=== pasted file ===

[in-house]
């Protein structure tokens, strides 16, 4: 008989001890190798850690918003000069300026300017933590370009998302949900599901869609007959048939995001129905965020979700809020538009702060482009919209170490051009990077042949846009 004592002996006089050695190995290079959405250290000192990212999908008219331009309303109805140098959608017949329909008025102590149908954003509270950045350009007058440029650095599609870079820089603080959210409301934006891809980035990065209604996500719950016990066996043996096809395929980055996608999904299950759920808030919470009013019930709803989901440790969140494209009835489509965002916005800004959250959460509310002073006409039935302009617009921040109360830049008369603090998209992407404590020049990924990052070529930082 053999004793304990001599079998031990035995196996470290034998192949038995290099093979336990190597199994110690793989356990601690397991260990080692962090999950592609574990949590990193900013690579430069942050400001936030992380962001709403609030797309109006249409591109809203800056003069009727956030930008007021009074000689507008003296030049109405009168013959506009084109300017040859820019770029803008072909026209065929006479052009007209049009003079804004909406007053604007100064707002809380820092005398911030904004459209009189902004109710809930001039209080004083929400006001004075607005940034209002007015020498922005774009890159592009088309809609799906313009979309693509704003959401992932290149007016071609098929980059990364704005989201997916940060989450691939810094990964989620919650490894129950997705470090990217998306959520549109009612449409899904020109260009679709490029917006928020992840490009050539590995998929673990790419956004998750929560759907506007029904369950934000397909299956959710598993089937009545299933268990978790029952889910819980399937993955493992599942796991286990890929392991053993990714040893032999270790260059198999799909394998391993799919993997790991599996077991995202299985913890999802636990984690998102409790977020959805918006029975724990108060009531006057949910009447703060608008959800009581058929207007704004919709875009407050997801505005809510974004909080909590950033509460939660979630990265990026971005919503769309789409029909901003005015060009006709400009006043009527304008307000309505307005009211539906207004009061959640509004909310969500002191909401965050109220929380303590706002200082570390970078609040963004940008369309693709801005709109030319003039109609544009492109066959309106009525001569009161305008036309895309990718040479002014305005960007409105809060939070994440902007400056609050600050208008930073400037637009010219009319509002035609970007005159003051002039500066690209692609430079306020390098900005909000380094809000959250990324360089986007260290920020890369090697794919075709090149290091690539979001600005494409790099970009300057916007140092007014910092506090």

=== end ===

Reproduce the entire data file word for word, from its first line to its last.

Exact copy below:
[in-house]
């Protein structure tokens, strides 16, 4: 008989001890190798850690918003000069300026300017933590370009998302949900599901869609007959048939995001129905965020979700809020538009702060482009919209170490051009990077042949846009 004592002996006089050695190995290079959405250290000192990212999908008219331009309303109805140098959608017949329909008025102590149908954003509270950045350009007058440029650095599609870079820089603080959210409301934006891809980035990065209604996500719950016990066996043996096809395929980055996608999904299950759920808030919470009013019930709803989901440790969140494209009835489509965002916005800004959250959460509310002073006409039935302009617009921040109360830049008369603090998209992407404590020049990924990052070529930082 053999004793304990001599079998031990035995196996470290034998192949038995290099093979336990190597199994110690793989356990601690397991260990080692962090999950592609574990949590990193900013690579430069942050400001936030992380962001709403609030797309109006249409591109809203800056003069009727956030930008007021009074000689507008003296030049109405009168013959506009084109300017040859820019770029803008072909026209065929006479052009007209049009003079804004909406007053604007100064707002809380820092005398911030904004459209009189902004109710809930001039209080004083929400006001004075607005940034209002007015020498922005774009890159592009088309809609799906313009979309693509704003959401992932290149007016071609098929980059990364704005989201997916940060989450691939810094990964989620919650490894129950997705470090990217998306959520549109009612449409899904020109260009679709490029917006928020992840490009050539590995998929673990790419956004998750929560759907506007029904369950934000397909299956959710598993089937009545299933268990978790029952889910819980399937993955493992599942796991286990890929392991053993990714040893032999270790260059198999799909394998391993799919993997790991599996077991995202299985913890999802636990984690998102409790977020959805918006029975724990108060009531006057949910009447703060608008959800009581058929207007704004919709875009407050997801505005809510974004909080909590950033509460939660979630990265990026971005919503769309789409029909901003005015060009006709400009006043009527304008307000309505307005009211539906207004009061959640509004909310969500002191909401965050109220929380303590706002200082570390970078609040963004940008369309693709801005709109030319003039109609544009492109066959309106009525001569009161305008036309895309990718040479002014305005960007409105809060939070994440902007400056609050600050208008930073400037637009010219009319509002035609970007005159003051002039500066690209692609430079306020390098900005909000380094809000959250990324360089986007260290920020890369090697794919075709090149290091690539979001600005494409790099970009300057916007140092007014910092506090």